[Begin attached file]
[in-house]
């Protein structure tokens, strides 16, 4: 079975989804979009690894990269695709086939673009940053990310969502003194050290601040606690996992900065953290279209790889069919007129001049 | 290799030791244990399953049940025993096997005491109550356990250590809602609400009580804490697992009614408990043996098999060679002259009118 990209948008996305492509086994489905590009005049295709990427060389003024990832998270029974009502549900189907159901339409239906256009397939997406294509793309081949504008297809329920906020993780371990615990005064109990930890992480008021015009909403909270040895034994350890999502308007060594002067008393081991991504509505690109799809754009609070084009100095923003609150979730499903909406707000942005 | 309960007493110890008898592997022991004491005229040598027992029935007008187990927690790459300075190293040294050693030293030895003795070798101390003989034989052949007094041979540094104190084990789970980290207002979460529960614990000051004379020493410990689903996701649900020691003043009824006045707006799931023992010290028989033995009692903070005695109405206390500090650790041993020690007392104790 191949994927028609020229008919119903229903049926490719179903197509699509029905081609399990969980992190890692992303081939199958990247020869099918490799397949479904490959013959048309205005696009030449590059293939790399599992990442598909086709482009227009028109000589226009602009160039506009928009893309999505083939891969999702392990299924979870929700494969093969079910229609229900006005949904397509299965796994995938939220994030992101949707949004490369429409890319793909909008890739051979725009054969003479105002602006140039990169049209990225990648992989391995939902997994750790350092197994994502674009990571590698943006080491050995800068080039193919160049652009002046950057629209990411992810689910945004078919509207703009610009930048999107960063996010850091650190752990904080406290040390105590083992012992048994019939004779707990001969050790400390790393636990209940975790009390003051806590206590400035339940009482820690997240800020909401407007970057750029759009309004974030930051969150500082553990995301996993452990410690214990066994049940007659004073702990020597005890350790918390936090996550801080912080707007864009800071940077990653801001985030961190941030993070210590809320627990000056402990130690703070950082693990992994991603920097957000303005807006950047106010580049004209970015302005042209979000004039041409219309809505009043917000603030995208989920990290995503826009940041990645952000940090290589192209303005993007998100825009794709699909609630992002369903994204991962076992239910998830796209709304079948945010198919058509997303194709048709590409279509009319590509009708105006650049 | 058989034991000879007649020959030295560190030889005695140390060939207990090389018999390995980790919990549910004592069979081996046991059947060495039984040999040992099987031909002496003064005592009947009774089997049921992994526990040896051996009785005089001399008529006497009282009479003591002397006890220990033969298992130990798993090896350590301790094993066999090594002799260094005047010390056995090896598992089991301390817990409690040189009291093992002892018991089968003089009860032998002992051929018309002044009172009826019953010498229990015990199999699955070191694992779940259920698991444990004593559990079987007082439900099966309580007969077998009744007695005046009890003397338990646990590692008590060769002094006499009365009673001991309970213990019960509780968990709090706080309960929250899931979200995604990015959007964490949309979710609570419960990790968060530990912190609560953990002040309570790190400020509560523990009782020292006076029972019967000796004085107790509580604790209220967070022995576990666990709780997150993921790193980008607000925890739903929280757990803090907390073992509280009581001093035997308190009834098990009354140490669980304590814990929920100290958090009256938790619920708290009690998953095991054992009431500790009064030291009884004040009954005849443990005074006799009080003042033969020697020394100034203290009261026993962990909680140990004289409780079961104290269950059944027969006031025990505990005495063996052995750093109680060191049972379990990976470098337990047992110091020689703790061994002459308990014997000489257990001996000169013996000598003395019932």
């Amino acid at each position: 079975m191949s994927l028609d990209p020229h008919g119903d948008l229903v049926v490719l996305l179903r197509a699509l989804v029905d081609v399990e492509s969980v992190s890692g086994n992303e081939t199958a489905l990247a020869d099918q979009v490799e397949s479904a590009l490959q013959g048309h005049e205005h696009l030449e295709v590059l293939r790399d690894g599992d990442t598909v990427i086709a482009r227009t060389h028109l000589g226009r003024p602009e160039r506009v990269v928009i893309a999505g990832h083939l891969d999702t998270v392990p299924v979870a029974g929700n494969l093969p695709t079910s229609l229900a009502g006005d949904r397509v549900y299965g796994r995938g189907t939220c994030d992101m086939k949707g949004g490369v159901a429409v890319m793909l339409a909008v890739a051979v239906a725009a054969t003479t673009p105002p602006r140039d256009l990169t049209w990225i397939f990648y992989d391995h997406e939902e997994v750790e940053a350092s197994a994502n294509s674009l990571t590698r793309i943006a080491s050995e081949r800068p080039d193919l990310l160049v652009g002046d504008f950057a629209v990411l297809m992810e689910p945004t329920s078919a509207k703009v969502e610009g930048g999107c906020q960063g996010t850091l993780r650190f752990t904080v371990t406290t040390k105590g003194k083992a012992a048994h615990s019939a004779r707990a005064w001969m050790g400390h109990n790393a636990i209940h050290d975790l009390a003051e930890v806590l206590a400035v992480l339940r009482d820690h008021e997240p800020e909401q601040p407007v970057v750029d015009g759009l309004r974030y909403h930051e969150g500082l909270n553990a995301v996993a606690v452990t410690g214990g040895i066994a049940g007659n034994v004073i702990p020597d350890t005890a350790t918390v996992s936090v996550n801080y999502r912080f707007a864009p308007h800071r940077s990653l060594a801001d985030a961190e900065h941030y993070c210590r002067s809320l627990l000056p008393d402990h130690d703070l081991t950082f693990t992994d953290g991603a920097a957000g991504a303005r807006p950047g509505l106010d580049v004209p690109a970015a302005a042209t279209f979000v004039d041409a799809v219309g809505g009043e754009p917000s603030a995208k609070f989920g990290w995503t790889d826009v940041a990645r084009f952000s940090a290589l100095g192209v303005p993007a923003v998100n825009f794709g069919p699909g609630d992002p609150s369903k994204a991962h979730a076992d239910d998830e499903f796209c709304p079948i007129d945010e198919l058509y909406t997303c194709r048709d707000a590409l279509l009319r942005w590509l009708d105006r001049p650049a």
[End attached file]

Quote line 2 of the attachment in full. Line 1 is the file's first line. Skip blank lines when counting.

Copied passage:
């Protein structure tokens, strides 16, 4: 079975989804979009690894990269695709086939673009940053990310969502003194050290601040606690996992900065953290279209790889069919007129001049 | 290799030791244990399953049940025993096997005491109550356990250590809602609400009580804490697992009614408990043996098999060679002259009118 990209948008996305492509086994489905590009005049295709990427060389003024990832998270029974009502549900189907159901339409239906256009397939997406294509793309081949504008297809329920906020993780371990615990005064109990930890992480008021015009909403909270040895034994350890999502308007060594002067008393081991991504509505690109799809754009609070084009100095923003609150979730499903909406707000942005 | 309960007493110890008898592997022991004491005229040598027992029935007008187990927690790459300075190293040294050693030293030895003795070798101390003989034989052949007094041979540094104190084990789970980290207002979460529960614990000051004379020493410990689903996701649900020691003043009824006045707006799931023992010290028989033995009692903070005695109405206390500090650790041993020690007392104790 191949994927028609020229008919119903229903049926490719179903197509699509029905081609399990969980992190890692992303081939199958990247020869099918490799397949479904490959013959048309205005696009030449590059293939790399599992990442598909086709482009227009028109000589226009602009160039506009928009893309999505083939891969999702392990299924979870929700494969093969079910229609229900006005949904397509299965796994995938939220994030992101949707949004490369429409890319793909909008890739051979725009054969003479105002602006140039990169049209990225990648992989391995939902997994750790350092197994994502674009990571590698943006080491050995800068080039193919160049652009002046950057629209990411992810689910945004078919509207703009610009930048999107960063996010850091650190752990904080406290040390105590083992012992048994019939004779707990001969050790400390790393636990209940975790009390003051806590206590400035339940009482820690997240800020909401407007970057750029759009309004974030930051969150500082553990995301996993452990410690214990066994049940007659004073702990020597005890350790918390936090996550801080912080707007864009800071940077990653801001985030961190941030993070210590809320627990000056402990130690703070950082693990992994991603920097957000303005807006950047106010580049004209970015302005042209979000004039041409219309809505009043917000603030995208989920990290995503826009940041990645952000940090290589192209303005993007998100825009794709699909609630992002369903994204991962076992239910998830796209709304079948945010198919058509997303194709048709590409279509009319590509009708105006650049 | 058989034991000879007649020959030295560190030889005695140390060939207990090389018999390995980790919990549910004592069979081996046991059947060495039984040999040992099987031909002496003064005592009947009774089997049921992994526990040896051996009785005089001399008529006497009282009479003591002397006890220990033969298992130990798993090896350590301790094993066999090594002799260094005047010390056995090896598992089991301390817990409690040189009291093992002892018991089968003089009860032998002992051929018309002044009172009826019953010498229990015990199999699955070191694992779940259920698991444990004593559990079987007082439900099966309580007969077998009744007695005046009890003397338990646990590692008590060769002094006499009365009673001991309970213990019960509780968990709090706080309960929250899931979200995604990015959007964490949309979710609570419960990790968060530990912190609560953990002040309570790190400020509560523990009782020292006076029972019967000796004085107790509580604790209220967070022995576990666990709780997150993921790193980008607000925890739903929280757990803090907390073992509280009581001093035997308190009834098990009354140490669980304590814990929920100290958090009256938790619920708290009690998953095991054992009431500790009064030291009884004040009954005849443990005074006799009080003042033969020697020394100034203290009261026993962990909680140990004289409780079961104290269950059944027969006031025990505990005495063996052995750093109680060191049972379990990976470098337990047992110091020689703790061994002459308990014997000489257990001996000169013996000598003395019932």